Wednesday, December 12, 2012

“The Joy of the Lord”

    Our view of God’s disposition determines our own.

    “Beholding as in a glass the glory of the Lord, we are changed into the same image, from glory to glory, even as by the Spirit of the Lord” (II Corinthians 3:18).

    This truth particularly applies to the matter of joy.  Do we view our Lord as a joyful being?  We must, if we are to faithfully understand and respond to the teaching of Scripture.

    “The joy of the Lord is your strength” (Nehemiah 8:10).
     “Then will I go unto the altar of God, unto God my exceeding joy” (Psalm 43:4).
     “Unto the Son He saith, Thy throne, O God, is forever and ever: a scepter of righteousness is the scepter of Thy kingdom.  Thou hast loved righteousness, and hated iniquity; therefore God, even Thy God, hath anointed Thee with the oil of gladness above thy fellows” (Hebrews 1:8-9).

    While the Bible depicts God as experiencing the full gamut of feeling, His primary emotional sensibility teems with joy and gladness.  The reason for such a blessed truth involves the fact that our Lord finds His primary fulfillment in Himself, that is, in the triune being of the Father, Son, and Holy Spirit.  The conditions and happenings of creation affect Him emotionally, particularly the human race originally created in His image.  We do not, however, determine whether God exists in “exceeding joy,” or as anointed with “the oil of gladness.”  These blessed sensibilities flow from and within the Godhead, wherein three perfect Persons exist in a oneness of loving devotion, affection and commitment.  Thus, He (They) do not require us to provide joy in the most primary sense and sensibility.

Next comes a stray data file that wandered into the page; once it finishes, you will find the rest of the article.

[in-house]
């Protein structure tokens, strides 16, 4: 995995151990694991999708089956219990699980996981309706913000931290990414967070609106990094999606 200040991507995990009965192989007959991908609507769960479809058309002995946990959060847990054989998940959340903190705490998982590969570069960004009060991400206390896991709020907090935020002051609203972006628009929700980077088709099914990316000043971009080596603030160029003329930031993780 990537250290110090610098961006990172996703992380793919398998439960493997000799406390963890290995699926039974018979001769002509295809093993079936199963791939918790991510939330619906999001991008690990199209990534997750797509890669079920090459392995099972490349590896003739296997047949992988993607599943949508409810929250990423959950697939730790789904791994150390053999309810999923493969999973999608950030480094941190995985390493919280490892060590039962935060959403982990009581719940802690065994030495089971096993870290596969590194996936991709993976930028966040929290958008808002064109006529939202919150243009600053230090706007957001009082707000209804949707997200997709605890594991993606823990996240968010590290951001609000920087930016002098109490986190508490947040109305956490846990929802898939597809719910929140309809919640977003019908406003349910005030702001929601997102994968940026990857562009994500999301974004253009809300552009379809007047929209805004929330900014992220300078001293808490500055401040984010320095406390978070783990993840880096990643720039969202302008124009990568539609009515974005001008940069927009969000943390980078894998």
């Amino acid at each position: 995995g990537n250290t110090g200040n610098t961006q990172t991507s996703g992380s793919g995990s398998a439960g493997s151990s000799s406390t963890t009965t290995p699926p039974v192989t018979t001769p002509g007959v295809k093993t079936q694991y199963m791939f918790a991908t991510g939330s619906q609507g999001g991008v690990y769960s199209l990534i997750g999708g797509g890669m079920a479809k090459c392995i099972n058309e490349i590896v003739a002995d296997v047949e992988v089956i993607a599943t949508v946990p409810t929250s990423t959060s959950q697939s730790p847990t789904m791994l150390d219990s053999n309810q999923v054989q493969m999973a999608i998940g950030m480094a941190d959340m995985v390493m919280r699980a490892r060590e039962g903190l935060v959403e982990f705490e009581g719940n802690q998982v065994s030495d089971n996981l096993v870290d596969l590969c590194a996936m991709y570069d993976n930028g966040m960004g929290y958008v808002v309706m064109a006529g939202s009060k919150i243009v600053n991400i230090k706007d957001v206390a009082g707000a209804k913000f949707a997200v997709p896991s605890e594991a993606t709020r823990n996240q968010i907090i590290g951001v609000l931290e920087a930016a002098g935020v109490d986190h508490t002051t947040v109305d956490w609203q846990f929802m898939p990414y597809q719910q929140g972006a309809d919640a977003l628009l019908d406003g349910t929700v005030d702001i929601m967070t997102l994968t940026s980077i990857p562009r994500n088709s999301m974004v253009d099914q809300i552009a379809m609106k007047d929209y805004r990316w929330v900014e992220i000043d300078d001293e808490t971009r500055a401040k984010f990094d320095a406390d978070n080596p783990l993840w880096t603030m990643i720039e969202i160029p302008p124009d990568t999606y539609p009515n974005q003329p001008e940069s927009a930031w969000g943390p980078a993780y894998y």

Our view of a joyful Heaven elicits and inspires a joyful experience in our own hearts upon the earth.  As with God, born again believers in the Lord Jesus Christ feel the full gamut of emotion during our sojourn in a fallen world.  A Biblical view of our Lord nevertheless installs joy as our growing and primary emotional sensibility.  Whatever circumstances and conditions may involve, our joy ebbs or flows to the degree we know God in whatever life may bring to us.  “The joy of the Lord is your strength.”   From prisons, crosses, pits, pyres, sickbeds, and painful challenges known by believers throughout the history of the church, the Lord’s song of joy has sounded and resounded.  Yes, our view of God’s disposition determines our own.  He is a wellspring of joy by and within Himself, causing those who know Him as He is to become His tributaries of gladness in all places, at all times, and in all things.

“Rejoice in the Lord alway, and again I say, rejoice.”
(Philippians 4:4)

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